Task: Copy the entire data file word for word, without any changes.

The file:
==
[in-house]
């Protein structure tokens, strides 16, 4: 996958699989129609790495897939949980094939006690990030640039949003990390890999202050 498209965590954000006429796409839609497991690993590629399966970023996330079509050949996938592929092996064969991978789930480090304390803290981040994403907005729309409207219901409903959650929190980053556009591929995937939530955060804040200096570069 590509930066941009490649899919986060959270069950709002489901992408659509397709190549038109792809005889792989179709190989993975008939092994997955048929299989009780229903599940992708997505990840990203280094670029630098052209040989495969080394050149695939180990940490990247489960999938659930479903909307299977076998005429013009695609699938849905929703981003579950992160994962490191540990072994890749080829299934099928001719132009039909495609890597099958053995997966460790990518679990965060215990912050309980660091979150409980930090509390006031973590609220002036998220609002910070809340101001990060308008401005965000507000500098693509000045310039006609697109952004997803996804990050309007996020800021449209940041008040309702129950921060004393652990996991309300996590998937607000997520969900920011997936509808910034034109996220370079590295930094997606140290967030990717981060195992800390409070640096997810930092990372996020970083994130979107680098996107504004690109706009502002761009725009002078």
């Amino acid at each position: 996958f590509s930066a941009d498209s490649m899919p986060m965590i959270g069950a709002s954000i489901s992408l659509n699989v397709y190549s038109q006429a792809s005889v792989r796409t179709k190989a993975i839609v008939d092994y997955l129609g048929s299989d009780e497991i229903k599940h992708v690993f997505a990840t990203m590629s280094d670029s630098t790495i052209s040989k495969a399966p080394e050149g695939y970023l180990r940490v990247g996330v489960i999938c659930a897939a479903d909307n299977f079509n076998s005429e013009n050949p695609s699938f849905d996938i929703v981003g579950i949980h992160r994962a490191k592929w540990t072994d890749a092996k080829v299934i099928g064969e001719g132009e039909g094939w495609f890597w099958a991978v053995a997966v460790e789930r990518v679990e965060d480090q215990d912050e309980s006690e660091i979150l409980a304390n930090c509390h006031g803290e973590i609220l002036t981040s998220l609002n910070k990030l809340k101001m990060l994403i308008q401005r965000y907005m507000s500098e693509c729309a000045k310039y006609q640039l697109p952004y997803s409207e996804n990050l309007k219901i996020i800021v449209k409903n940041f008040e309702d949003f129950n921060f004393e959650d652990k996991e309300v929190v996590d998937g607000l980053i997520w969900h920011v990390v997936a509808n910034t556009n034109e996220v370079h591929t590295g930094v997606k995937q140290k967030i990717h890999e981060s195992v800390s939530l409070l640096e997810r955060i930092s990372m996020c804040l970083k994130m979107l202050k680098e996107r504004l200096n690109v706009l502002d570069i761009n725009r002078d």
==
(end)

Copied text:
[in-house]
């Protein structure tokens, strides 16, 4: 996958699989129609790495897939949980094939006690990030640039949003990390890999202050 498209965590954000006429796409839609497991690993590629399966970023996330079509050949996938592929092996064969991978789930480090304390803290981040994403907005729309409207219901409903959650929190980053556009591929995937939530955060804040200096570069 590509930066941009490649899919986060959270069950709002489901992408659509397709190549038109792809005889792989179709190989993975008939092994997955048929299989009780229903599940992708997505990840990203280094670029630098052209040989495969080394050149695939180990940490990247489960999938659930479903909307299977076998005429013009695609699938849905929703981003579950992160994962490191540990072994890749080829299934099928001719132009039909495609890597099958053995997966460790990518679990965060215990912050309980660091979150409980930090509390006031973590609220002036998220609002910070809340101001990060308008401005965000507000500098693509000045310039006609697109952004997803996804990050309007996020800021449209940041008040309702129950921060004393652990996991309300996590998937607000997520969900920011997936509808910034034109996220370079590295930094997606140290967030990717981060195992800390409070640096997810930092990372996020970083994130979107680098996107504004690109706009502002761009725009002078």
């Amino acid at each position: 996958f590509s930066a941009d498209s490649m899919p986060m965590i959270g069950a709002s954000i489901s992408l659509n699989v397709y190549s038109q006429a792809s005889v792989r796409t179709k190989a993975i839609v008939d092994y997955l129609g048929s299989d009780e497991i229903k599940h992708v690993f997505a990840t990203m590629s280094d670029s630098t790495i052209s040989k495969a399966p080394e050149g695939y970023l180990r940490v990247g996330v489960i999938c659930a897939a479903d909307n299977f079509n076998s005429e013009n050949p695609s699938f849905d996938i929703v981003g579950i949980h992160r994962a490191k592929w540990t072994d890749a092996k080829v299934i099928g064969e001719g132009e039909g094939w495609f890597w099958a991978v053995a997966v460790e789930r990518v679990e965060d480090q215990d912050e309980s006690e660091i979150l409980a304390n930090c509390h006031g803290e973590i609220l002036t981040s998220l609002n910070k990030l809340k101001m990060l994403i308008q401005r965000y907005m507000s500098e693509c729309a000045k310039y006609q640039l697109p952004y997803s409207e996804n990050l309007k219901i996020i800021v449209k409903n940041f008040e309702d949003f129950n921060f004393e959650d652990k996991e309300v929190v996590d998937g607000l980053i997520w969900h920011v990390v997936a509808n910034t556009n034109e996220v370079h591929t590295g930094v997606k995937q140290k967030i990717h890999e981060s195992v800390s939530l409070l640096e997810r955060i930092s990372m996020c804040l970083k994130m979107l202050k680098e996107r504004l200096n690109v706009l502002d570069i761009n725009r002078d």